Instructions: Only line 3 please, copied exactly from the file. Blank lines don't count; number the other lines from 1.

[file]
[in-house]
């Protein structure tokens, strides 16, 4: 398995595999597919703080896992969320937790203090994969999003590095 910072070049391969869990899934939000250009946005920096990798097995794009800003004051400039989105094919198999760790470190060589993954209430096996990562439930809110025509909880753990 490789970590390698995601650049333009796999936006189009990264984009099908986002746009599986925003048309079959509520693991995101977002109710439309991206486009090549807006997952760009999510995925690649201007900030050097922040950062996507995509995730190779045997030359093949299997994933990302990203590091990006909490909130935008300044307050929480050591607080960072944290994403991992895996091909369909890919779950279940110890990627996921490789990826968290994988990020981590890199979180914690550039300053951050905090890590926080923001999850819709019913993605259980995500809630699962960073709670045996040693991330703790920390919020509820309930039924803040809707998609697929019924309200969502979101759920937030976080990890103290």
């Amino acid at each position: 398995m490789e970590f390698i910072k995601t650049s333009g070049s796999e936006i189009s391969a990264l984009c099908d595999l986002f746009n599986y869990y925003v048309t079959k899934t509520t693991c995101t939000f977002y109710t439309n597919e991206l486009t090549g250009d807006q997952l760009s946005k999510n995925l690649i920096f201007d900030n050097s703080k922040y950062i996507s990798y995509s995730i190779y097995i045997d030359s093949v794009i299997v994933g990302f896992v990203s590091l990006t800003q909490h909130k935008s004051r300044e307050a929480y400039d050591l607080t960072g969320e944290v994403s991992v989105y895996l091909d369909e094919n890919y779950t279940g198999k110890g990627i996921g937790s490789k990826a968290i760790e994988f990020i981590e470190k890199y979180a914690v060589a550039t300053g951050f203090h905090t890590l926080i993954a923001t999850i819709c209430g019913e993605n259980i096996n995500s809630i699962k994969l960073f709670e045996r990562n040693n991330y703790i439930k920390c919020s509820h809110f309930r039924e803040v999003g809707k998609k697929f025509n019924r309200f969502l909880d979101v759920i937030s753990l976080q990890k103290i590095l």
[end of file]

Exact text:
């Amino acid at each position: 398995m490789e970590f390698i910072k995601t650049s333009g070049s796999e936006i189009s391969a990264l984009c099908d595999l986002f746009n599986y869990y925003v048309t079959k899934t509520t693991c995101t939000f977002y109710t439309n597919e991206l486009t090549g250009d807006q997952l760009s946005k999510n995925l690649i920096f201007d900030n050097s703080k922040y950062i996507s990798y995509s995730i190779y097995i045997d030359s093949v794009i299997v994933g990302f896992v990203s590091l990006t800003q909490h909130k935008s004051r300044e307050a929480y400039d050591l607080t960072g969320e944290v994403s991992v989105y895996l091909d369909e094919n890919y779950t279940g198999k110890g990627i996921g937790s490789k990826a968290i760790e994988f990020i981590e470190k890199y979180a914690v060589a550039t300053g951050f203090h905090t890590l926080i993954a923001t999850i819709c209430g019913e993605n259980i096996n995500s809630i699962k994969l960073f709670e045996r990562n040693n991330y703790i439930k920390c919020s509820h809110f309930r039924e803040v999003g809707k998609k697929f025509n019924r309200f969502l909880d979101v759920i937030s753990l976080q990890k103290i590095l």